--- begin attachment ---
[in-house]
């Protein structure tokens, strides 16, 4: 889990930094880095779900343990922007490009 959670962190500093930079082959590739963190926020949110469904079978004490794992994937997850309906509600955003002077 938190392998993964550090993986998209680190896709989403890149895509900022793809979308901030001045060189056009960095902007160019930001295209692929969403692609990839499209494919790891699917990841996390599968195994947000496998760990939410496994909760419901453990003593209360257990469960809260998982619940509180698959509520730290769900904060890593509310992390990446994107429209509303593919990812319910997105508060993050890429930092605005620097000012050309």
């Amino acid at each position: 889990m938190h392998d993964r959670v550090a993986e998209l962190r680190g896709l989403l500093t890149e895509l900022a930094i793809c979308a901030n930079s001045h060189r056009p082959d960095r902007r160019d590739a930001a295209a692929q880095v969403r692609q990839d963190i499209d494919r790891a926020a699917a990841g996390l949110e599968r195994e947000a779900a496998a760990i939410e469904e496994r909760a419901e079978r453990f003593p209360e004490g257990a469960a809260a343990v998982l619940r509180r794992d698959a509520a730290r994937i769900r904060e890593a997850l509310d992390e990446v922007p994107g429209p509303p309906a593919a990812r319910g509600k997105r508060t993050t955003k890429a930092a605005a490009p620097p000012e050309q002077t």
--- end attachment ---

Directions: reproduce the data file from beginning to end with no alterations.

[in-house]
């Protein structure tokens, strides 16, 4: 889990930094880095779900343990922007490009 959670962190500093930079082959590739963190926020949110469904079978004490794992994937997850309906509600955003002077 938190392998993964550090993986998209680190896709989403890149895509900022793809979308901030001045060189056009960095902007160019930001295209692929969403692609990839499209494919790891699917990841996390599968195994947000496998760990939410496994909760419901453990003593209360257990469960809260998982619940509180698959509520730290769900904060890593509310992390990446994107429209509303593919990812319910997105508060993050890429930092605005620097000012050309």
């Amino acid at each position: 889990m938190h392998d993964r959670v550090a993986e998209l962190r680190g896709l989403l500093t890149e895509l900022a930094i793809c979308a901030n930079s001045h060189r056009p082959d960095r902007r160019d590739a930001a295209a692929q880095v969403r692609q990839d963190i499209d494919r790891a926020a699917a990841g996390l949110e599968r195994e947000a779900a496998a760990i939410e469904e496994r909760a419901e079978r453990f003593p209360e004490g257990a469960a809260a343990v998982l619940r509180r794992d698959a509520a730290r994937i769900r904060e890593a997850l509310d992390e990446v922007p994107g429209p509303p309906a593919a990812r319910g509600k997105r508060t993050t955003k890429a930092a605005a490009p620097p000012e050309q002077t």